Gosh, idk why that took forever to read. I think my brain finally needed a break from the speed with which I’ve been reading lately, and took it out on this novel, which is a quite good dystopian sci-fi jam-packed with ideas that extrapolate quite beautifully from our present-day tech and, to a certain extent, politics, to present us with a nightmarish future that’s equal parts Stalinist Russia and turn of the 21st century North Korea.
The action takes place, for the most part, within the Hegemony, a nation-state that’s vaguely European but, according to its politicians, spans the known Earth. My brain actually kept stumbling over this sense of place because of my predilection for mapping fictional locales to known areas, and with the chalk cliffs and the relative proximity to permafrost, even after climate change leads to environmental disaster, I kept thinking Europe, close to Britain. Anyway! Three different people are drawn together to, essentially, work for the rebellion: a disillusioned former soldier looking for his son, an abused wife desperate to preserve the illicit love that is one of her only joys, and the imperious researcher who stumbles across technology she’d never dreamed of. There’s action and romance and betrayals — lots of really good, fun stuff, and some really sweet sci-fi tech. But I felt like the pacing could have used more work and that, overall, the book could have used more details when it came to the personal lives of both Kelbee and Sulara. It’s hard for me to see how Kelbee’s cowed housewife could turn so easily into a confident, purposeful woman. I also felt that the transition of the hilarious (if somewhat hateful) Sulara of her journals to the accommodating resistance ally was a bit too abrupt. There wasn’t enough depth to how these women grew through the novel. My personal favorite character was the netick-ally enhanced Syn. Every time he showed up on the page, there was a little more verve to the narrative, and I could have honestly used more of him.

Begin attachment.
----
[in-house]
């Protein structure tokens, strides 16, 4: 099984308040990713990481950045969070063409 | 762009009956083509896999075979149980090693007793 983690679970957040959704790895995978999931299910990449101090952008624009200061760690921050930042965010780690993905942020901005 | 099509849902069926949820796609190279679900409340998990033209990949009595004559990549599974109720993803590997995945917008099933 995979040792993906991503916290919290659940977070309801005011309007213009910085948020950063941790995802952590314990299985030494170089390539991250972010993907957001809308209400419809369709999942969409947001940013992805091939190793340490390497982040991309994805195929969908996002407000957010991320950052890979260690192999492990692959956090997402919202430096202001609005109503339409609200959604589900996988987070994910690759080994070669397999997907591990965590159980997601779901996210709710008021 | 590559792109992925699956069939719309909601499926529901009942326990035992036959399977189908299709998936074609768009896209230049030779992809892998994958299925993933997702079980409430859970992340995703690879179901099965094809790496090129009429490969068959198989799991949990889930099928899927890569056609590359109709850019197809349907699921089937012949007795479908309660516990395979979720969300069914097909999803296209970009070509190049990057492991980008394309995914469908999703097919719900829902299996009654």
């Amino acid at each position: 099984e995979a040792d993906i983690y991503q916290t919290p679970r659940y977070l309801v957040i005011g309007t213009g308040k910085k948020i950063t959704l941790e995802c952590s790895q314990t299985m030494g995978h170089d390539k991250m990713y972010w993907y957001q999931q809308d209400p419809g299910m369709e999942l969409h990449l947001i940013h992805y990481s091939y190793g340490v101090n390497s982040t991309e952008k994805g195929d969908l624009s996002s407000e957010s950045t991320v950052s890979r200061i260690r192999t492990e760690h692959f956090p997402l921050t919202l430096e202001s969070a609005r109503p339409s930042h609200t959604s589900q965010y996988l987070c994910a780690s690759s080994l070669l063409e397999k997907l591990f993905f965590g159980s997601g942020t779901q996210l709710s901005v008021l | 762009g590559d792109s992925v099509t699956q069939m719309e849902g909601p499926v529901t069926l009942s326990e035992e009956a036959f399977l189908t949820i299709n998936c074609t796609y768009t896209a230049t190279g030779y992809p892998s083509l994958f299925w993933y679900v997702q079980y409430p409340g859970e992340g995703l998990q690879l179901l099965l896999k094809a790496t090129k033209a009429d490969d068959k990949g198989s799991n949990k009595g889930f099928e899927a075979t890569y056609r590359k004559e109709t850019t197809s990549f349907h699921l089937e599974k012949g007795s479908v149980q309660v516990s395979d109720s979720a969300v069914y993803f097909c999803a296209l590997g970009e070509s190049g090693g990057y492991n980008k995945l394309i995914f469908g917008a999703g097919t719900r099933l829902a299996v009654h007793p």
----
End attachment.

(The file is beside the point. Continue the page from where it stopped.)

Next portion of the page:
Frankly, and this is something I don’t say every often, I could have used more writing. While, on the one hand, I can definitely appreciate a stand-alone sci-fi novel, I also feel that Ruin’s Wake would have benefited from more detail, more characterization, more explanation as to the hows of the whys. Cale was written well, as was Syn in his capacity as a supporting character, so it isn’t too much of a stretch to think that Patrick Edwards could do the same for Kelbee and Sulara and even Derrin, whose messy motivations were far too tidily presented.
Overall, a fun debut that promises even better to come in the author’s future. This is one author I wouldn’t mind reading a multi-book series from, so long as it gives me more details to all these otherwise intriguing premises.